Electric vehicles can and do occasionally catch fire. Such conflagrations appear to be reported in the news on a surprisingly regular basis. This raises several obvious questions. To begin, how frequently do EVs actually catch fire? Second, how does the probability of an EV fire compare to that of a vehicle powered by a petrol or diesel engine?
That’s where a useful article — allegedly part of a series of articles — from The Guardian comes in. It turns out that EVs are far less likely than other types of vehicles to catch fire.
The Guardian compiled a list of data sets reported from various countries, including Norway (the country with the highest concentration of electric vehicles in the world), Australia, and Tesla’s global fleet. The numbers are clear in every case: EVs are far less likely to catch fire than petrol or diesel vehicles.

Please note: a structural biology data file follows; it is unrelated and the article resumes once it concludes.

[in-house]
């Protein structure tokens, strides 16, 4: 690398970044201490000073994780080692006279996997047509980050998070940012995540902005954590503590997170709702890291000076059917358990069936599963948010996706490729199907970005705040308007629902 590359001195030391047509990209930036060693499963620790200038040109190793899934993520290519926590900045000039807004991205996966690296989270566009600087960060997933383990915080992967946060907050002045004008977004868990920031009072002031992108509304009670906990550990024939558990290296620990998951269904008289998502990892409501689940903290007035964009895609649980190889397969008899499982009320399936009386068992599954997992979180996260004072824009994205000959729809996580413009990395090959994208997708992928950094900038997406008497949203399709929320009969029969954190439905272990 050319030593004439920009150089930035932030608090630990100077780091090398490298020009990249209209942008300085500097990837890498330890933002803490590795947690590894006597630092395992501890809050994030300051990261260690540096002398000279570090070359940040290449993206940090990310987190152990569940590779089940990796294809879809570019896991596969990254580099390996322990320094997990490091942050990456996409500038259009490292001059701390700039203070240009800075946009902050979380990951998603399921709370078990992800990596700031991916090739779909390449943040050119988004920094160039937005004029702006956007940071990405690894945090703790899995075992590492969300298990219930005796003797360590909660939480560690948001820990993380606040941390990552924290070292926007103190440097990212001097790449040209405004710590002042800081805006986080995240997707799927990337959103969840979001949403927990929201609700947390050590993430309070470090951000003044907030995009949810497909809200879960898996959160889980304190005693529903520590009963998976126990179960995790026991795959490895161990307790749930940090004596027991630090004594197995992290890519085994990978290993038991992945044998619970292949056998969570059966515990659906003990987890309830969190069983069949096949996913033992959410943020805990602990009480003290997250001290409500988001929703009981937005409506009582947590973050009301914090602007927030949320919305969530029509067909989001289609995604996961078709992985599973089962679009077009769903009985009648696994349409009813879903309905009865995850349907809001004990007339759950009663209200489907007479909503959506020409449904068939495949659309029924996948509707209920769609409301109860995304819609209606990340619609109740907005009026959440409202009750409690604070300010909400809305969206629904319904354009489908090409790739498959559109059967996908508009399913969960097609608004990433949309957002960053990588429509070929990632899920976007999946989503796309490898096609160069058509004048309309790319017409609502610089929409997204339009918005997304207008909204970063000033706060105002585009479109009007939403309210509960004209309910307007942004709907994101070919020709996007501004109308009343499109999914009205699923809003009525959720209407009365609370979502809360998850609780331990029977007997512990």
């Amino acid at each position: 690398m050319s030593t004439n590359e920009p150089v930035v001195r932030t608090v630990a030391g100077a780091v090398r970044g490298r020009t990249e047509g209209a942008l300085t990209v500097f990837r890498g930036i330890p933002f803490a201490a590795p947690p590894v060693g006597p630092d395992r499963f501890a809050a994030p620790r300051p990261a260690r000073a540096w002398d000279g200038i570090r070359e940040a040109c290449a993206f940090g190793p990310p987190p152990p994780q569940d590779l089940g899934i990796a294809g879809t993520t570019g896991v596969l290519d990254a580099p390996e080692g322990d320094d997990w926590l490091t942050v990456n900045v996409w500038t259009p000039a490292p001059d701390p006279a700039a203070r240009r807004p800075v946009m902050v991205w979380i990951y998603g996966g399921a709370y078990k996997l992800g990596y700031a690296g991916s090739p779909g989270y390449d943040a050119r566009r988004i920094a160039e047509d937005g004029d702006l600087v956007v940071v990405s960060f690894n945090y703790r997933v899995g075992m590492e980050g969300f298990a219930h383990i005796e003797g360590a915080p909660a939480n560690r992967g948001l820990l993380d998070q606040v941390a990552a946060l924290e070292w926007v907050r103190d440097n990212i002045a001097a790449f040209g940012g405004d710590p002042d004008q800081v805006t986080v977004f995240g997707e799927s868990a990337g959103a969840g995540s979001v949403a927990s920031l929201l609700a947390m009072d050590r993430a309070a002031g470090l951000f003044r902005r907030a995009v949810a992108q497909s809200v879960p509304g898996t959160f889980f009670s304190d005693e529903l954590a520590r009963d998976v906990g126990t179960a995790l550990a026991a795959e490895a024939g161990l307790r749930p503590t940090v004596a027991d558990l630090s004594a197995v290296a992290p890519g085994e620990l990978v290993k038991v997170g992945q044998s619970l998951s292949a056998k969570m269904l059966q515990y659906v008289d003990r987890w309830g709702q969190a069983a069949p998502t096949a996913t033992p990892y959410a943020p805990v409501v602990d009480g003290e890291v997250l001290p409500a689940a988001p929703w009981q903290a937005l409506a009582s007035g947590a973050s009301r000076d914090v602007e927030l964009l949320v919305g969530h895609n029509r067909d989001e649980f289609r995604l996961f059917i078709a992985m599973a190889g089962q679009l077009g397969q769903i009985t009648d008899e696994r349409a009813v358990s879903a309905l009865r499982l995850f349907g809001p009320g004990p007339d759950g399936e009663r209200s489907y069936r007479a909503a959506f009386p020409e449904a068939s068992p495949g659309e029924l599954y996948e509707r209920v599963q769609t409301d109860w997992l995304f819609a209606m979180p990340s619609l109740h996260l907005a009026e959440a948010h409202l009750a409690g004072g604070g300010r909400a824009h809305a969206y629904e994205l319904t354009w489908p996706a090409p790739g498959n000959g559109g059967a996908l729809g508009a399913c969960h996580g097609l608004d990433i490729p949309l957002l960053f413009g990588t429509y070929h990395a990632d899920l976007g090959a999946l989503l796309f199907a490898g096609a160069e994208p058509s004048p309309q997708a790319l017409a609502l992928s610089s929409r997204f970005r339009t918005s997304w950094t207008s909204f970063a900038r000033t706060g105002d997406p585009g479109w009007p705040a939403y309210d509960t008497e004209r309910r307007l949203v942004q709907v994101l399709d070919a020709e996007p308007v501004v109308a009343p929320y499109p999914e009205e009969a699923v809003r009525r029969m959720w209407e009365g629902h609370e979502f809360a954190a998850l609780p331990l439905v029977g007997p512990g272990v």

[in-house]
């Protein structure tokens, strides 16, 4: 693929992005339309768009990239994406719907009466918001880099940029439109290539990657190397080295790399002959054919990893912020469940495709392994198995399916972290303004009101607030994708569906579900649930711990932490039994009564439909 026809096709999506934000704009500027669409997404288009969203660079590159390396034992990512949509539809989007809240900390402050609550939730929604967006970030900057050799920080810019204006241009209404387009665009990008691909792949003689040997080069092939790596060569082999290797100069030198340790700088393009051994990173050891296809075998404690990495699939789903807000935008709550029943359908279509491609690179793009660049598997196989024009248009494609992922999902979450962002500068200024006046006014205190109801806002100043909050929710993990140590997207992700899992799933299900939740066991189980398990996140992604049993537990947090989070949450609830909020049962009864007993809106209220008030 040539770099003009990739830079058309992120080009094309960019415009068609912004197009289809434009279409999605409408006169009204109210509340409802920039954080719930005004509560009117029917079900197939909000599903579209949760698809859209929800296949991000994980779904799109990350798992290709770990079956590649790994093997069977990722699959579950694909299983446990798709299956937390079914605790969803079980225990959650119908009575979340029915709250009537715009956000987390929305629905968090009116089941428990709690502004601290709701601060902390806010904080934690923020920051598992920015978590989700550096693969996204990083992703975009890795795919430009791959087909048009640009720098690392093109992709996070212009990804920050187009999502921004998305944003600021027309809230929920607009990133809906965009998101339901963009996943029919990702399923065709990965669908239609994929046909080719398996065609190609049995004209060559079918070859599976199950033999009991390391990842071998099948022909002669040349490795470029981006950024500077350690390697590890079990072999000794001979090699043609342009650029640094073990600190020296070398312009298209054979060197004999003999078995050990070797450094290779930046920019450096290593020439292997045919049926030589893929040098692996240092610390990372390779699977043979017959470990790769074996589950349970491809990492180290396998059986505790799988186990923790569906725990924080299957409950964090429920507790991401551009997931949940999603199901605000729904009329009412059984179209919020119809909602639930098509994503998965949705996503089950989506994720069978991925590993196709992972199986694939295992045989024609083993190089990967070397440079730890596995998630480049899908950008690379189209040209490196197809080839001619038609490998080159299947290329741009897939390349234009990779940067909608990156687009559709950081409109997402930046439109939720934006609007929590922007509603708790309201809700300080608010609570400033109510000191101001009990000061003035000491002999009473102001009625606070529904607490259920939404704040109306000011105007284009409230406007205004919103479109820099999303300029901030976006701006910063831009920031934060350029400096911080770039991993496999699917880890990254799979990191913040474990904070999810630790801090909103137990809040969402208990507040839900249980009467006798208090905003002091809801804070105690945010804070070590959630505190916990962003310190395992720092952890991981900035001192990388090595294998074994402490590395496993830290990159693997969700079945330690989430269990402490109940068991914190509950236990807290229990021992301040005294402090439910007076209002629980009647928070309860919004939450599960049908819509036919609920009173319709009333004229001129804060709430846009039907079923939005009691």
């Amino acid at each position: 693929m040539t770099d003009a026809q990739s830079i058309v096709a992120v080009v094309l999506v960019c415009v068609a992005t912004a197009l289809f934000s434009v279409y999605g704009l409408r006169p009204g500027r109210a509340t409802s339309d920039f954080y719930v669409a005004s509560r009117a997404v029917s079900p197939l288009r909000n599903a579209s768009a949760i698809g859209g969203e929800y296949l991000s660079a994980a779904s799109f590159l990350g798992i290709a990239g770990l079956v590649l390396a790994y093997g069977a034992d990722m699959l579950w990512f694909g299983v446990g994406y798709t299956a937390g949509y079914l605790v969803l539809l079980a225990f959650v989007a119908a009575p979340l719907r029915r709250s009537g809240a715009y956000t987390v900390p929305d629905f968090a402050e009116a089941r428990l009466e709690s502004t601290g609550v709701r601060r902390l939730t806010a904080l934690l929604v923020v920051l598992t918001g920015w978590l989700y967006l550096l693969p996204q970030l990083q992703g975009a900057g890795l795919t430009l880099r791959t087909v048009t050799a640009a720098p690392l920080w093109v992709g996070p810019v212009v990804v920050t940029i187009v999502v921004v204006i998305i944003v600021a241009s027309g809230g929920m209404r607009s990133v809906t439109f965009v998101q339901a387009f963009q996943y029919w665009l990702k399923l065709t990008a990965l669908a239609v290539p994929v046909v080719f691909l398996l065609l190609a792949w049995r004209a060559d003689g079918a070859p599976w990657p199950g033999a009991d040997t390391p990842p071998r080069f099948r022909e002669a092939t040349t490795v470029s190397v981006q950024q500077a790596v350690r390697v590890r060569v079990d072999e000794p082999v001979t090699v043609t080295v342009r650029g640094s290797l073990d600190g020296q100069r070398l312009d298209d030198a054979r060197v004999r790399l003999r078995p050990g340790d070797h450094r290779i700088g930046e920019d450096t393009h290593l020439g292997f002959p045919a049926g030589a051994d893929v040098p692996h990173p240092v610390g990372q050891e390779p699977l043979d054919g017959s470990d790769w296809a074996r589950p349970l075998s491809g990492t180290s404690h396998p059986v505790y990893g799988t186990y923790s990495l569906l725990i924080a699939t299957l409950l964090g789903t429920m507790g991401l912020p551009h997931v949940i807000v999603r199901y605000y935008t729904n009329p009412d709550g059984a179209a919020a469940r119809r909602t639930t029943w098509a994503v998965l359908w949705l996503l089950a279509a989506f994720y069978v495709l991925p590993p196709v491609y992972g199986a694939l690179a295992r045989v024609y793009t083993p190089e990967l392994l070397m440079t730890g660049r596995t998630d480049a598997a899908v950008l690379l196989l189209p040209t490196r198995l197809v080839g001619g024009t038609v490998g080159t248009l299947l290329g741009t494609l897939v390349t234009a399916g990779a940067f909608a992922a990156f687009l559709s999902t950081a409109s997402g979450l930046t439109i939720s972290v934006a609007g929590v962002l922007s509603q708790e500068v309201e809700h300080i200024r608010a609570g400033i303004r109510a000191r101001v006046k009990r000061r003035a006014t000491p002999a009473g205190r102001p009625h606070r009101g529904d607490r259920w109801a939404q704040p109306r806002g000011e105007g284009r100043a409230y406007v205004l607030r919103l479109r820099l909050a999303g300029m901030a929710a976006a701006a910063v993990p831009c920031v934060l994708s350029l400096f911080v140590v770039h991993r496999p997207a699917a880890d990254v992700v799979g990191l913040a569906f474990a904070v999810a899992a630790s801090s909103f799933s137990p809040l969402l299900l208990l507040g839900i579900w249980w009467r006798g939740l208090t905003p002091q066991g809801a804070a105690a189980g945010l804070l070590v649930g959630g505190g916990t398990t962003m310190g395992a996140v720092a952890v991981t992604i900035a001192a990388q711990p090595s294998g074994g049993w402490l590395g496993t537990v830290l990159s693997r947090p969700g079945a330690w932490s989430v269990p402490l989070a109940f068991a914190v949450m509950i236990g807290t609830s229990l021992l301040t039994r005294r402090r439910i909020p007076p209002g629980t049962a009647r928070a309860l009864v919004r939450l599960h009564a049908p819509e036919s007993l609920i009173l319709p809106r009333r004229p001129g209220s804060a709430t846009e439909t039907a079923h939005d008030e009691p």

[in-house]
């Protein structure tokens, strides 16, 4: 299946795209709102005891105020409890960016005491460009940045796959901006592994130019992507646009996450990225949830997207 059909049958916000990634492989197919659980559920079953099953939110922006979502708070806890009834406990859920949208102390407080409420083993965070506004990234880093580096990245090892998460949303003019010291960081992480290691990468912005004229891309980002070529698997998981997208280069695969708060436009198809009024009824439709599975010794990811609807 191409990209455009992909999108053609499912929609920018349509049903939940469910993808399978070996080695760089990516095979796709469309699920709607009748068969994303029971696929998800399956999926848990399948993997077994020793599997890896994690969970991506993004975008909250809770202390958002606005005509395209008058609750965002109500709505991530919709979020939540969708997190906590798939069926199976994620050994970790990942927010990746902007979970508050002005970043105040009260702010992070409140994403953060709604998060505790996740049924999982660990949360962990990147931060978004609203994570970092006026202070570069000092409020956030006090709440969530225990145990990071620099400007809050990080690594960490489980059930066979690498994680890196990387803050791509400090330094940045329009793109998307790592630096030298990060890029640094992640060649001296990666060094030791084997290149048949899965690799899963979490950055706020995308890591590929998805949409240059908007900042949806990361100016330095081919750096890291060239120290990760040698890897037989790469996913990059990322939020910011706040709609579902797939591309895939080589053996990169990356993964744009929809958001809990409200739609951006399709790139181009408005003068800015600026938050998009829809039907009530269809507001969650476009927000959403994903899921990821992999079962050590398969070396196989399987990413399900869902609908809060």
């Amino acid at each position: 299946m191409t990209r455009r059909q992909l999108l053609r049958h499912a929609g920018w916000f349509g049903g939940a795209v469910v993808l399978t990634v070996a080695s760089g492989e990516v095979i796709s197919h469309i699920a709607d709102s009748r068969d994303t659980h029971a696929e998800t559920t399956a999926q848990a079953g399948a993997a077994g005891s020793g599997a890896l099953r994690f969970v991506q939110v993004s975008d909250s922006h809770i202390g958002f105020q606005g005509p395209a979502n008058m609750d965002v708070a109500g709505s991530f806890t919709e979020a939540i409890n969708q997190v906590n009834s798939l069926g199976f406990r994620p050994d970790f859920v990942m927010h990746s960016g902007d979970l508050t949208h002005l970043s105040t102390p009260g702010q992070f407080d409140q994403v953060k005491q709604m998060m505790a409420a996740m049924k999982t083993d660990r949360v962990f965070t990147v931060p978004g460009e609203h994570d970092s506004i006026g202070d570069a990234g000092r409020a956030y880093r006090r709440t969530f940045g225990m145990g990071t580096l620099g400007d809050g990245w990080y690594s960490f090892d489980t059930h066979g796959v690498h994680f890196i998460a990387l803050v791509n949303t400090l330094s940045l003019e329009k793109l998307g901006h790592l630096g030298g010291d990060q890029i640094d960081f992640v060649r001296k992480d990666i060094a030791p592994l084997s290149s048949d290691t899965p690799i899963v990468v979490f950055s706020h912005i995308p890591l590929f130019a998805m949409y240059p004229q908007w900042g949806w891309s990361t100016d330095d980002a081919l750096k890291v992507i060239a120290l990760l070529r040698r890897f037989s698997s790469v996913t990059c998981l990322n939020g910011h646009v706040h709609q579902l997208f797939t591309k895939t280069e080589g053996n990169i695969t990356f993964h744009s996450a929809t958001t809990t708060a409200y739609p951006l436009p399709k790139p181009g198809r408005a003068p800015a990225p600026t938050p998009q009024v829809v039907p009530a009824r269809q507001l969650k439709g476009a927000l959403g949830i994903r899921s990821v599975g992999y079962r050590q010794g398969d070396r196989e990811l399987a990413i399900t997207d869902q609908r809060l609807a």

So, why are EV fires reported so much more frequently than those involving internal combustion vehicles? There are numerous possibilities, some of which are obvious: because their proliferation on the world’s highways is a relatively new phenomenon, because there are many people who are opposed to electrification in general, and because EV fires can be quite spectacular